Well, friends and neighbors, here we are again in late March. With too much snow still on the ground and a mean chill still in the air. And with April Fool’s Day close at hand.
We begin with our oft-promised, extremely unofficial Ten-Year Projection of Scarborough’s Facilities Plan. Apparently town and school officials are in the final stages of preparing the “official plan,” but we wanted LookOutScarborough readers to be suitably prepared before that plan is released. Especially those readers who are at risk for cardiac events.
The summary that follows was prepared by reviewing various town and school reports. In addition, we consulted a Magic 8 Ball, a Ouija Board and Madame Alakazam, the noted Old Orchard Beach psychic. Which is to say that our projection is a blend of verifiable data and unabashed guesswork. All of the projects are “real” in that they have been proposed in town and school reports. The estimated costs are likewise grounded in data from reliable sources. The timing of the projects is, on the other hand, made up based on our gut feeling. It will be interesting to see just how much capital spending (and related borrowing) town officials are willing to propose in the official plan.
Here’s our take on capital projects for the next ten years:
Perhaps two or three of these projects will get pushed out beyond the ten-year timeframe. Or will be substantially reduced in scope and cost. But even if we knock a third of the cost out, we’re still looking at $100 million of facilities investments over the next ten years. That’s a sobering thought…especially in view of the Town Council’s obvious willingness to increase the tax rate by 3% a year – or perhaps just a teenie bit more – year after year after year.
Paying for it all
The obvious question is, how do we taxpayers pay for all these capital projects? The equally obvious answer is, by taking on more debt. Unfortunately, we already have nearly $100 million of debt outstanding, an amount that ranks us right up there – if not at the top – in debt per capita of neighboring communities.
Here’s a summary of our current debt situation:
By comparison, each resident’s share of town debt in Cape Elizabeth is $1,700. In Yarmouth it’s $1,809 of debt per person.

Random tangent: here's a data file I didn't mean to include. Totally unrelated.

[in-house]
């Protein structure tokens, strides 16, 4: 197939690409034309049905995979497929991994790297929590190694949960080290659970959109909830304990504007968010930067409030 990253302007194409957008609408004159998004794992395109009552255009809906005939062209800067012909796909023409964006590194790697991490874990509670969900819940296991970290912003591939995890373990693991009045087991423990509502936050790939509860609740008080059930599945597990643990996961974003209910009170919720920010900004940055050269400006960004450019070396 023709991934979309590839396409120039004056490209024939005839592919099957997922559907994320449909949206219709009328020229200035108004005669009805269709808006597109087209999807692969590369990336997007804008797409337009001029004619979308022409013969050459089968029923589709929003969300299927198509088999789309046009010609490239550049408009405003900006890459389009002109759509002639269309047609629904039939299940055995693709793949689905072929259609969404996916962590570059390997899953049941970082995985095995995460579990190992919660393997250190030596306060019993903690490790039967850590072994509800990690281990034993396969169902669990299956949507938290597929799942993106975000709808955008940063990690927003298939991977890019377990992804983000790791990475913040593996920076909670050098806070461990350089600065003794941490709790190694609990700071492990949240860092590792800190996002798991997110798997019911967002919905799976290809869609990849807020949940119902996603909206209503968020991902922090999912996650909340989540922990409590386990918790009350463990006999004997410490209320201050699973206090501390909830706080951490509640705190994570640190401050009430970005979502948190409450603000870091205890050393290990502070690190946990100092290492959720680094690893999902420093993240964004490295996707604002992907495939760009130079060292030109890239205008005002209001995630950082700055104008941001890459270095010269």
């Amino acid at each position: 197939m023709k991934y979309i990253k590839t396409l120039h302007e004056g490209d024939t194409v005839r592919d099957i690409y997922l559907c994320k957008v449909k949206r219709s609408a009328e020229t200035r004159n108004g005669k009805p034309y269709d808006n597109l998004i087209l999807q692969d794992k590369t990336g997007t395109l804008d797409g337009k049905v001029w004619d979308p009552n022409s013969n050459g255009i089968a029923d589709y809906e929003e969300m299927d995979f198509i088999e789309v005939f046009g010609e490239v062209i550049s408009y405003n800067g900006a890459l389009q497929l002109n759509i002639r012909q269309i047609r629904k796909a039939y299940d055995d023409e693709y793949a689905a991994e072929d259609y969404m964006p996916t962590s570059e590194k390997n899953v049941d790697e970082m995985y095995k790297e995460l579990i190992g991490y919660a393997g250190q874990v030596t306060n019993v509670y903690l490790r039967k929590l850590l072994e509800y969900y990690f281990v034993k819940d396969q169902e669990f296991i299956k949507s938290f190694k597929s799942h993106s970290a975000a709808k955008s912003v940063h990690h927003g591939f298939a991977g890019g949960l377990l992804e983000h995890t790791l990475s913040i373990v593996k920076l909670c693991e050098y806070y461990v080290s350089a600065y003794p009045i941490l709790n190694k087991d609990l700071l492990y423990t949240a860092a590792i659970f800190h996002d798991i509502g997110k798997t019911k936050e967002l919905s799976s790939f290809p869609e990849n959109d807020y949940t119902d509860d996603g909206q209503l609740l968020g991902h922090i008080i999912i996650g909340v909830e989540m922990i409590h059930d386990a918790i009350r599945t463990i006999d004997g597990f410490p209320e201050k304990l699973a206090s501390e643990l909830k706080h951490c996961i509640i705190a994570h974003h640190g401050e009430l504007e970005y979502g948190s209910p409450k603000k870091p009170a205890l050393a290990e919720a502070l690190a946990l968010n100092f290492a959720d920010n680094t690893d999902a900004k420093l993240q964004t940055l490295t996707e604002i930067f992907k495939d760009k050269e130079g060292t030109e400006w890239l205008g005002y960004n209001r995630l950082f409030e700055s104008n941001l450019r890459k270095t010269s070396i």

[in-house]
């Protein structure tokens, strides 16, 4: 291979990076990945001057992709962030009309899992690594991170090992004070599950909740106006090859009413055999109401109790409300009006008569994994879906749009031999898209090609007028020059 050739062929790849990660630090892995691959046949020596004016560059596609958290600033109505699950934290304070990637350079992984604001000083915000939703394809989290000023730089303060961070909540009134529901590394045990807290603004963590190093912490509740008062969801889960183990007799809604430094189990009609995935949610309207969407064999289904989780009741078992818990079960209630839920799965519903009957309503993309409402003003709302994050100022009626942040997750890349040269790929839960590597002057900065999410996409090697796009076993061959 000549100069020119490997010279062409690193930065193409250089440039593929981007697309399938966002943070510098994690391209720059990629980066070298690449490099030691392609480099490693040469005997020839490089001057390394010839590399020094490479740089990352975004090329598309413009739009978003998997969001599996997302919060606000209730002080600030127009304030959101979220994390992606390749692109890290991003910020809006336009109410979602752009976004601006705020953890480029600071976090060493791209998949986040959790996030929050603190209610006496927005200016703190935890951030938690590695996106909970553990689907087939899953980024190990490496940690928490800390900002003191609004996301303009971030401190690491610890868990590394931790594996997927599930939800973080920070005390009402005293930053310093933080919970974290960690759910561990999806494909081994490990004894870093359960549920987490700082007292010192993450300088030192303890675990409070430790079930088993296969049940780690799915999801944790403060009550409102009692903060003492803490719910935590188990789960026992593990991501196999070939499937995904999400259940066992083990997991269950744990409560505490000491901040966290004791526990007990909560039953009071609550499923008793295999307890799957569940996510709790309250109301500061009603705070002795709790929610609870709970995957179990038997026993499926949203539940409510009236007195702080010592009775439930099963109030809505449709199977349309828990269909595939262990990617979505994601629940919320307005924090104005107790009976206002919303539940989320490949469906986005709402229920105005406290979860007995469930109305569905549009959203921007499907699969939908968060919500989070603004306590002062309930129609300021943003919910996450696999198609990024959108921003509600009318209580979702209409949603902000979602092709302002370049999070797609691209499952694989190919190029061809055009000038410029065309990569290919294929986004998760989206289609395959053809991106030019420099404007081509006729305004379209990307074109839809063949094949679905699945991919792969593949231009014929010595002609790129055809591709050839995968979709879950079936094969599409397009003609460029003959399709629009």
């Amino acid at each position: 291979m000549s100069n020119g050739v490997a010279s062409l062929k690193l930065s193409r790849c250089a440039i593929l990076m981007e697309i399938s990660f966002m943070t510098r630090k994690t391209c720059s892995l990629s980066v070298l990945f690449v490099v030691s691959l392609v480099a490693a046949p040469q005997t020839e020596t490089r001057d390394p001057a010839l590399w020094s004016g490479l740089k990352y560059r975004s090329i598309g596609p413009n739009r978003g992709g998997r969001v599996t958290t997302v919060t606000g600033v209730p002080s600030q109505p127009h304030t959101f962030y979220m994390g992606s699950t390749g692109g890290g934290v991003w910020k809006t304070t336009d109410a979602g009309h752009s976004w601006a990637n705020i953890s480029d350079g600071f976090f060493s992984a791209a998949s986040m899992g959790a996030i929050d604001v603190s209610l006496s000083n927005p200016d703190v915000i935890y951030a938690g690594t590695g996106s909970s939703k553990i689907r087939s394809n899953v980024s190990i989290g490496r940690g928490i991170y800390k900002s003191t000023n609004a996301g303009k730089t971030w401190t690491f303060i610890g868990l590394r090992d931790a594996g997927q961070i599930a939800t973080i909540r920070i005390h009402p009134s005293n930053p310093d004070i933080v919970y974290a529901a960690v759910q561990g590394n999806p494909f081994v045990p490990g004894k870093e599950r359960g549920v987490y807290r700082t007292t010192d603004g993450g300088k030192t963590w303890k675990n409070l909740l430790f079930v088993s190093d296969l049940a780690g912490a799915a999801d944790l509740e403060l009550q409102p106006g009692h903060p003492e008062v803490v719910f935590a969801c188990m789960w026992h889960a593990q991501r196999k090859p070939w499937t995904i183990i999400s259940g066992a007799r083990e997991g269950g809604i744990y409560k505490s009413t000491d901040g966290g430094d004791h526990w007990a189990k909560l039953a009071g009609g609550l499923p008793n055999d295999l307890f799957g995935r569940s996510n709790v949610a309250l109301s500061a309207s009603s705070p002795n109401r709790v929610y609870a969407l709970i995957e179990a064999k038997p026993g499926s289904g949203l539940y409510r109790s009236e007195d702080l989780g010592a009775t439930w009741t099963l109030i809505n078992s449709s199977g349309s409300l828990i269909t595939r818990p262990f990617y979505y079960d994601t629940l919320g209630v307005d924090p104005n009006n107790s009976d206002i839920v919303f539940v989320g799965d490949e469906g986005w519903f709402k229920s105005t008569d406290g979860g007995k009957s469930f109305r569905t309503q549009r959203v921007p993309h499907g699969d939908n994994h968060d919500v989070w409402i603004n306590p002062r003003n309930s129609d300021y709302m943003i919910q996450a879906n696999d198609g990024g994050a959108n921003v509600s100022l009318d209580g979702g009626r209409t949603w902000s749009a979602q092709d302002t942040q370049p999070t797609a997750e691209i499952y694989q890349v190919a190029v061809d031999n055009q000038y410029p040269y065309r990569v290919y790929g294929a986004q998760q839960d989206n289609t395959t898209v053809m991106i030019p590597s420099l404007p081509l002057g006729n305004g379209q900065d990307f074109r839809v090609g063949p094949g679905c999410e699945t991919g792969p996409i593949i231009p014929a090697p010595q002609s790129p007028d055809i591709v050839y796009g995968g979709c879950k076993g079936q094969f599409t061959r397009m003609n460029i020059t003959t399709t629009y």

And we’re considering adding another $100 – 150 million in debt? Yikes! Seems like a lot.
But no worries… our debt advisor says we can issue lots more debt without any problem. So bring it on!
Budget Update and a Proposal
We still haven’t learned enough about the Fiscal 2018 budget to share a meaningful analysis. Dribs and drabs of information come out here and there… the addition of a few part-time positions, the $900,000 increase in teachers’ salaries associated with the new contract, significant increases in health insurance premiums, etc.
One thing we keep our ears open for is some hint of cost-saving efficiencies or perhaps the consolidation or elimination of a position or two. But, alas, no such news seems to be forthcoming.
So in the absence of new information, here’s LookOutScarborough’s Budget Masterplan for Fiscal 2018.
Expenses will be prudently managed:
- Municipal and school expense growth will be limited to 3% or less. This seems like a reasonable increase in view of low inflation and essentially flat school enrollment.
- State school aid reduction of $1.4 million will occur. (While the amount is not certain, a significant reduction is highly likely…there’s nothing we can do about it.)
Partially offsetting the costs of the above two increases will be:
- Tax revenue will grow automatically as new properties come on the tax rolls and some existing properties get reassessed at higher values. (Every time a new $300,000 house/unit comes online at, say, Eastern Village, the Town gets about $4,800 of new taxes. So if 100 new homes get added in a year, that’s $480,000 of new tax revenue… without raising the tax rate.)
- Revenue will also grow automatically as excise tax revenue increases. As residents buy new cars, the Town benefits from increased collection of excise taxes.
To the extent that additional revenues (#3 & 4) are not enough to cover additional expenses (#1 & 2):
- Surpluses generated in Fiscal 2015 and 2016 will be used to cover any shortfall of new revenues not covering new expenses. The Town socked away surpluses of about $4.5 million in those two years. Remember, those surpluses are essentially your extra tax dollars that were collected over and above what was really needed.
The net result: no tax increase in Fiscal 2018!
This chart summarizes the arithmetic of a no-tax-increase budget for Fiscal 2018:
Too simple? Too reasonable? Perhaps both… but still a realistic possibility if town leaders were serious about financial discipline and minimizing tax increases. Never mind a 3% tax rate increase… let’s make Fiscal 2018 the year of no increase!
Coming very soon… The Scarborough Downs Saga
All the details next time.
In the meantime, we like PLAUSIBLE DENIABILITY in the third race on Sunday.